But, whatever may be the case, whether our author must lie under the reproach of softening facts in some instances, or even of suppressing them in others, yet will his genius and talents, as an historian, ever be respected. He cannot be denied the merit of having furnished us with a perfect model of historical composition, in the purest and most elegant style; more remarkable for perspicuity of narration, and neatness of expression, than for depth of reasoning, or pomp of diction. Although he seldom digresses, and but rarely indulges in moral observations or philosophical reflections, yet he never loses sight of what he himself lays down in his preface as the great object of history: the furnishing “clear and distinct examples of every line of conduct; that we may select for ourselves, and for the state to which we belong, such as are worthy of imitation; and carefully noting such, as, being dishonourable in their principles, are equally so in their effects, learn to avoid them.”
All that the present writer feels it necessary to say, upon delivering to the public a new translation of so esteemed a work as Livy’s History, is, that it has been the employment, and amusement, of many years — a very laborious, but not unuseful, occupation: and that, if he be not deceived by self-love, and the partiality of a few friends, who have taken the trouble of looking into the work, it will be found not altogether unworthy of public acceptance.
The translator had intended a much more copious commentary, than that which now accompanies this work; and, in that view, he had prepared several dissertations upon the manners and customs of the Romans; their senate; their laws; their religious rites; their arts of war, navigation, and commerce, &c. But he acknowledges, with much pleasure, that he has since found his labour, upon those subjects, rendered unnecessary by the publication of Dr. Adam’s Koman Antiquities: a work so excellent in its kind, that whoever has the instruction of youth committed to his care, will do them injustice, if he omits to recommend it to their perusal. The notes, therefore, which are added, and which the translator now thinks it his duty to make as few, and as short as possible, are such only as were deemed more immediately necessary to render some passages intelligible to the mere English reader.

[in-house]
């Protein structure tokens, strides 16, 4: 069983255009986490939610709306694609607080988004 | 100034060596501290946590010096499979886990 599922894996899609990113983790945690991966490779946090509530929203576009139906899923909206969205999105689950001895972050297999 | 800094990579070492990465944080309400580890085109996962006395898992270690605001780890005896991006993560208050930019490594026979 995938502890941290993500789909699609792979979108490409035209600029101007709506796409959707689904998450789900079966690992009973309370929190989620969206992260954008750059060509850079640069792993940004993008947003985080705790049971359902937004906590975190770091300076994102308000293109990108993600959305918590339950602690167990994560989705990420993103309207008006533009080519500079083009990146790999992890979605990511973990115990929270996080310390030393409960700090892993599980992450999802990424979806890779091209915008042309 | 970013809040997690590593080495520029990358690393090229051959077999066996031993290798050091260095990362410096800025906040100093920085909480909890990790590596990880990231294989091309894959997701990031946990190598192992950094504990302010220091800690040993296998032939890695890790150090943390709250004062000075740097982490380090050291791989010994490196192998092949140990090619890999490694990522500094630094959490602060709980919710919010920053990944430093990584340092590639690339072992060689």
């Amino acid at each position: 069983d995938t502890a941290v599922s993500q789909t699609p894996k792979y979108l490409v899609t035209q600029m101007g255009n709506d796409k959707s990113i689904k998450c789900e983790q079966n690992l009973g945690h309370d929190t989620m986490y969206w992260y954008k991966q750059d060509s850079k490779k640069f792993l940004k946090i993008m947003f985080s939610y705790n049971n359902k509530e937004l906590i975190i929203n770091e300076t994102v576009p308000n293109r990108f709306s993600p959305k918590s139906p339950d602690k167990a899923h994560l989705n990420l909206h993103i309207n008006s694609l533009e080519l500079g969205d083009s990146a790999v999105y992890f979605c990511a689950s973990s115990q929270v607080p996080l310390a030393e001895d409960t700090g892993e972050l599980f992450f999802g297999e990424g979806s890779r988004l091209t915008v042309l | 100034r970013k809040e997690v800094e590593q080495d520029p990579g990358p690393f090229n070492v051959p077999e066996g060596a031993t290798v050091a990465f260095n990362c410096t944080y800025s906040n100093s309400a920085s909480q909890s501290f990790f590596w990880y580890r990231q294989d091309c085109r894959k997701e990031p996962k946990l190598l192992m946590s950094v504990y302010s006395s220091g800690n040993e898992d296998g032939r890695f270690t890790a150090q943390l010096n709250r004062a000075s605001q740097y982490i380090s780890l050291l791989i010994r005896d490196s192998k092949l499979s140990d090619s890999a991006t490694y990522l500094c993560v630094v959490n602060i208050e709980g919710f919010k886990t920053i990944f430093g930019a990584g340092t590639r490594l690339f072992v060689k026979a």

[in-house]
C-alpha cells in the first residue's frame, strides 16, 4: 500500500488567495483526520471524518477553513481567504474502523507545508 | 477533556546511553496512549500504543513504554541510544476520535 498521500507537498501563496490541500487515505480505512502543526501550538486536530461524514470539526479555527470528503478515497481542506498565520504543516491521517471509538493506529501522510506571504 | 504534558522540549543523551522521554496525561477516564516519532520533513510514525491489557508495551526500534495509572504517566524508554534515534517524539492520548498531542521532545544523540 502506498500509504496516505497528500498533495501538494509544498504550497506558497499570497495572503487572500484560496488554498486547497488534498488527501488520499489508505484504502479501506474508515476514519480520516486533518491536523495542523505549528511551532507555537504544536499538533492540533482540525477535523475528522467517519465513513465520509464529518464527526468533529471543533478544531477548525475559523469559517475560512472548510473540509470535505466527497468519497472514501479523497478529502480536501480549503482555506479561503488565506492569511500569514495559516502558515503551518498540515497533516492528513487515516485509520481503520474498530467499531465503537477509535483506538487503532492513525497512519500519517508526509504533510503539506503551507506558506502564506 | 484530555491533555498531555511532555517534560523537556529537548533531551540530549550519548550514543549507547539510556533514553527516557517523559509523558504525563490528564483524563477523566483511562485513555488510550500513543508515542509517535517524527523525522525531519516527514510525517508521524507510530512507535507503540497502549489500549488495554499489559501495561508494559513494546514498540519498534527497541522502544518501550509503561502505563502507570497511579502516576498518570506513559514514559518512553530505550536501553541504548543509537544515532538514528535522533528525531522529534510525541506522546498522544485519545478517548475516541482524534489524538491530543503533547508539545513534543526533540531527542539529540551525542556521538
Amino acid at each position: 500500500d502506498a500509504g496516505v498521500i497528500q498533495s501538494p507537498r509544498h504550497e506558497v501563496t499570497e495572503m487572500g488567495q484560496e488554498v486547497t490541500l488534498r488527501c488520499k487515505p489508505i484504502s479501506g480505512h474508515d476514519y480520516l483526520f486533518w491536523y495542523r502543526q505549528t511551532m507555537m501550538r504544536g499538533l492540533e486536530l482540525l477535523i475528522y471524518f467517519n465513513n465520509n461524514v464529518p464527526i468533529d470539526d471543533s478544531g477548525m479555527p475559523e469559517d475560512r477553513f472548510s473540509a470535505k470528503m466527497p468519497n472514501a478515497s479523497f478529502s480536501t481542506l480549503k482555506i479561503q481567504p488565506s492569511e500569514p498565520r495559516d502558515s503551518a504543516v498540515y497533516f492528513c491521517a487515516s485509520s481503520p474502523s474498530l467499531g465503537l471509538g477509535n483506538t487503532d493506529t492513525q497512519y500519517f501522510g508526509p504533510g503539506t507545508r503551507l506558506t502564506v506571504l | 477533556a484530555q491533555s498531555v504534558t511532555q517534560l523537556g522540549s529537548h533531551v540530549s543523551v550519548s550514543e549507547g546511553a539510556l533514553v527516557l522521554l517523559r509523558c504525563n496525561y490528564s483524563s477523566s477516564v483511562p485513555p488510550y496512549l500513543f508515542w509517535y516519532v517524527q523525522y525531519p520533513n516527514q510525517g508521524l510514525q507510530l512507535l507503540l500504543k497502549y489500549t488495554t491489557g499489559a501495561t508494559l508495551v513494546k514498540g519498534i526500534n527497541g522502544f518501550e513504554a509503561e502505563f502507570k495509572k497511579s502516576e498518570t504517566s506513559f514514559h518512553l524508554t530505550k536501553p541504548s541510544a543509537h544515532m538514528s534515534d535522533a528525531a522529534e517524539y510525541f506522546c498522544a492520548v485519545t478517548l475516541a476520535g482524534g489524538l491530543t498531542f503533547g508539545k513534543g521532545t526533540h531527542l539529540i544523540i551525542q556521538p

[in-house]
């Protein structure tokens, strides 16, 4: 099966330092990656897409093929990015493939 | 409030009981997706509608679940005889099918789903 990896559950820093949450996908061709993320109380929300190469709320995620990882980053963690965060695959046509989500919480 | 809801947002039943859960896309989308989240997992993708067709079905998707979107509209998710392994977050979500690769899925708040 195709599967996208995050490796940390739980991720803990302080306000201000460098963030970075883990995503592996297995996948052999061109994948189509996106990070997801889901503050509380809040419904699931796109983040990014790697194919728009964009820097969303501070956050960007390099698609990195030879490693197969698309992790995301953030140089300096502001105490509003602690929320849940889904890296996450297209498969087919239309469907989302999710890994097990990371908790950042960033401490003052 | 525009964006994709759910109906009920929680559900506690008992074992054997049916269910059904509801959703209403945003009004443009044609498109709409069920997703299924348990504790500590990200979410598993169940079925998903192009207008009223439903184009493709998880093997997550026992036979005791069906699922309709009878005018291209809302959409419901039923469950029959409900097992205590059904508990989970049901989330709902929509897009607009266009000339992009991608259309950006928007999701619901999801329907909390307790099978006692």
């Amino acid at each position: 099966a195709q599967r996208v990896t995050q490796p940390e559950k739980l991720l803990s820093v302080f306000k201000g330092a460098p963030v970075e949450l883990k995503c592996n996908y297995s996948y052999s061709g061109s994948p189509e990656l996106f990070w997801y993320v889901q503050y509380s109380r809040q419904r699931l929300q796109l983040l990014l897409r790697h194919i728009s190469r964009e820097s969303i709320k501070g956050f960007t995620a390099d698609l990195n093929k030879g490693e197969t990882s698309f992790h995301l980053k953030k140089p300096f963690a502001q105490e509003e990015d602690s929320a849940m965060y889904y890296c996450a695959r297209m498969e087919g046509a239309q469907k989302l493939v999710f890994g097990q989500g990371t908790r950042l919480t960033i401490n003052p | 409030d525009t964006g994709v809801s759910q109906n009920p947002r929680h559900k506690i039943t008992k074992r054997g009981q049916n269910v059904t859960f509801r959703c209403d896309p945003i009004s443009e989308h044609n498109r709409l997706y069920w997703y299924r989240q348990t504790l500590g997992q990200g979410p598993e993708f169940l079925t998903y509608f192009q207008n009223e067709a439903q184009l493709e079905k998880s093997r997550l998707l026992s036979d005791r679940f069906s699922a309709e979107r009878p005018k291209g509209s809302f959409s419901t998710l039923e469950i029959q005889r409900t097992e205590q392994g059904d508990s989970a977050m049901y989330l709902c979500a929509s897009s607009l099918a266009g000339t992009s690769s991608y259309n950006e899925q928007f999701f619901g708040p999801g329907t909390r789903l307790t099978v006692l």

It hath been an usual practice, in prefaces to works of this kind, for the authors of them to load the labours of their predecessors with abuse: a practice, of which the present translator acknowledges he neither sees the necessity, nor the utility. For, should he succeed in disparaging the works of others in the humble walk of translation; should he be able to prove them ever so wretchedly executed, it will by no means follow from thence, that his is better. That he thinks it so, is clear from his presuming to publish it. But, as the public has an undoubted right to judge for itself, and will most assuredly exercise that right, the success of every work, of whatever kind, must ultimately depend upon its own merit.
To the public judgment, therefore, he submits his labour; knowing that every endeavour of his, except that of rendering it worthy of acceptance, would be useless; and that, in spite of his utmost exertions, his book will stand or fall by its own merit or demerit, whichever shall be found to preponderate. The public candour he has no reason to doubt; and he awaits its decision with tranquillity, but not without anxiety.
* Annal. iv. 34.
* Ep. II. 3.
* Quintil. Instit. i. 5. viii. 1.
* B. iii. 46.
† B. x. 40.
* B. xxiv. 10.
† B. xxvii. 4.
‡ B. xxx. 2.
§ B. xxxix. 22.
∥ B. xxvii. 23.
¶ Ib. 37.
** B. xxix. 14.
†† B. xxiv. 44.
* B. xxv. 1.
† B. xxxiv. 55.
* B. xxxiv. 55.
† B. xli. 15.
‡ B. xlii. 13.
* Cic. de Orat.
* B. i. 19.
† B. iv. 20.
‡ B. xxvii. 47, 48, 49.
§ B. iii. 26.
* Y. R. 310.
† B. iv. 4.
‡ B. xxi. 30.
§ B. ix. 19.
∥ B. xxi. 47.
* Lib. x.
* B. xxi. 19.
* B. xxxiii. 27, 28.
* B. xxxi. 46.
* Lib. x.
† B. xxxvi. 50.
‡ Lib. vi. 7.
Last updated Monday, December 22, 2014 at 10:52